Punk is a somewhat ambiguous term; I mean, what the hell is it anyway? Safety pins? Attitude? Rebellion? Bad acne? I don’t know… who the hell cares anyway? The ongoing argument of what is punk and what isn’t punk is about as antiquated and for nothing as Bill Cosby’s comedy career. Nonetheless, the evergreen debate continues and round and round and round we go.
Such is the argument pertaining to who “invented” punk. The Stooges and MC5? Gene Vincent? Elvis? These names and plenty more are forever vomited into the piss-soaked gutter of irrelevance every single time this question rears its ugly head at one of those terrible hipster parties. But there is one name that always seems to be left out of the merry-go-round of the I’m-way-cooler-because-I-know-more-band-names-than-you fart-sniffing contest. Los Saicos.
Way back in 1964 in a civil-wartorn and utterly broken Peru, a small and fledgeling underground music scene was beginning to blossom in the nation’s capital of Lima. Symbolising a hint of an uprising against the oppressive governmental regime of the time, a cluster of artists and musicians clandestinely banded together to put on a series of free shows for anyone who wished to attend. This is all pretty straightforward enough, other than the fact that if one were to be caught attending these shows -be it by law enforcement or a concerned and loose-lipped government sympathiser- then one would be immediately labelled a communist without trial and hauled off to jail to be exposed to any number of tortuous atrocities. But the people attended anyway because… well, the music was just so fucking good!
One such band that were there right at the very beginning was Los Saicos. Five-and-a-half decades later they are still essentially something of an unknown to the greater population, although in some circles, they are indeed considered to be the band that kicked off the whole punk movement. That’s right. Punk was born in Peru.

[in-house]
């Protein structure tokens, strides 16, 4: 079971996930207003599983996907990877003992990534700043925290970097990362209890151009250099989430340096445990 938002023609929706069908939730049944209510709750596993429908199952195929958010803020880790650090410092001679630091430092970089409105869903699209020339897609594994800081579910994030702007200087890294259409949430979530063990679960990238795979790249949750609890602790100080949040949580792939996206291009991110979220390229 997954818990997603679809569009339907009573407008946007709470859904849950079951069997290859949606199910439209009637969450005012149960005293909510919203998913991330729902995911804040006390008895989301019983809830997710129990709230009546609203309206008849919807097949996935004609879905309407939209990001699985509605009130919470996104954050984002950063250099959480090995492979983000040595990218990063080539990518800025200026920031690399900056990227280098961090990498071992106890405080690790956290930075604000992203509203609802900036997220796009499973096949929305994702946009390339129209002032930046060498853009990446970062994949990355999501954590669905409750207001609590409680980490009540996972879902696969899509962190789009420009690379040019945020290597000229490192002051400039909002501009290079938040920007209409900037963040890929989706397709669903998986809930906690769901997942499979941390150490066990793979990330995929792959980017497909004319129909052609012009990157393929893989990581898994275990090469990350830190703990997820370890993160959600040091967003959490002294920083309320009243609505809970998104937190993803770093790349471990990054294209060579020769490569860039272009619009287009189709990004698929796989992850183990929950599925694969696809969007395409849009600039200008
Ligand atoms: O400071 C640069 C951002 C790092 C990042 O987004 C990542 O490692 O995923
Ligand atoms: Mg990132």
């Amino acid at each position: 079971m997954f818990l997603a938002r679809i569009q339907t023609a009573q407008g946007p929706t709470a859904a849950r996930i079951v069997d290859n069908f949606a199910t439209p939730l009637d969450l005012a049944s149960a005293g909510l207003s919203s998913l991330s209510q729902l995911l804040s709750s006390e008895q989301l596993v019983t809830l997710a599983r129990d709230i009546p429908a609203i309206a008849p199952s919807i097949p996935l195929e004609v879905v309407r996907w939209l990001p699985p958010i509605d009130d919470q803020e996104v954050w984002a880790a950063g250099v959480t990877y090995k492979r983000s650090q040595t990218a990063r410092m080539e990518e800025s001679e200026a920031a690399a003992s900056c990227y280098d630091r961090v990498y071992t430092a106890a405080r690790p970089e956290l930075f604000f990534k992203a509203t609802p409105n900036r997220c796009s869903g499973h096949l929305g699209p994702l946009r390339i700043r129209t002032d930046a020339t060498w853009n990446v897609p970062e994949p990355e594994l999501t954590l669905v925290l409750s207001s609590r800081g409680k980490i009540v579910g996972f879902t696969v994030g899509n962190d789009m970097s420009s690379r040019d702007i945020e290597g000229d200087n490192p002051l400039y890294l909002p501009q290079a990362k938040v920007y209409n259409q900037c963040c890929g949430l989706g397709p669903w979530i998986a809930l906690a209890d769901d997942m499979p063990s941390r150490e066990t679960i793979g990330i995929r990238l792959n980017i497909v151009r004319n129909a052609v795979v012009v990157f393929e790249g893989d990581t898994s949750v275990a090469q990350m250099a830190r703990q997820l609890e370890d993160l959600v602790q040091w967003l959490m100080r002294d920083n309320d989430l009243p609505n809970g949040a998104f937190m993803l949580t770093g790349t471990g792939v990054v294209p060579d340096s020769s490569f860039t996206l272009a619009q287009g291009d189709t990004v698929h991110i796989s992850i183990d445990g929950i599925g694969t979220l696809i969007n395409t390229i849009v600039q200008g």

Cramps’ frontman Lux Interior seems to think so…
“If Peru’s Los Saicos aren’t the very first punk band, then they’re pretty close.”
But who cares what Lux says? It’s all subjective, right? So, other than a few token words about today’s Record of the Day, I’ll let you decide for yourself.
Suffice to say, ‘Fugitivo de Alcatraz’ is pretty damn punk in my book. Obliquely angular, down-tuned guitars, a slinky proto-Stooges bass line, pounding Diddley-esque drums but with that added kick of a 60’s garage flair by ways of an accentuated hi-hat, and the raspiest, most primally desperate vocals you will ever hear. Throw in a dash of howling, grunting and a mid-section progression of agonising wailing that would make Lux himself blush, and well, the pundits in the Saicos’ corner may very well be spot on the money; punk is as Peruvian as Madre, Machu Picchu and pie de limon.
Don’t forget to check out ‘Was Punk Rock Born in Peru?‘ a Noisey produced documentary all about our heroes.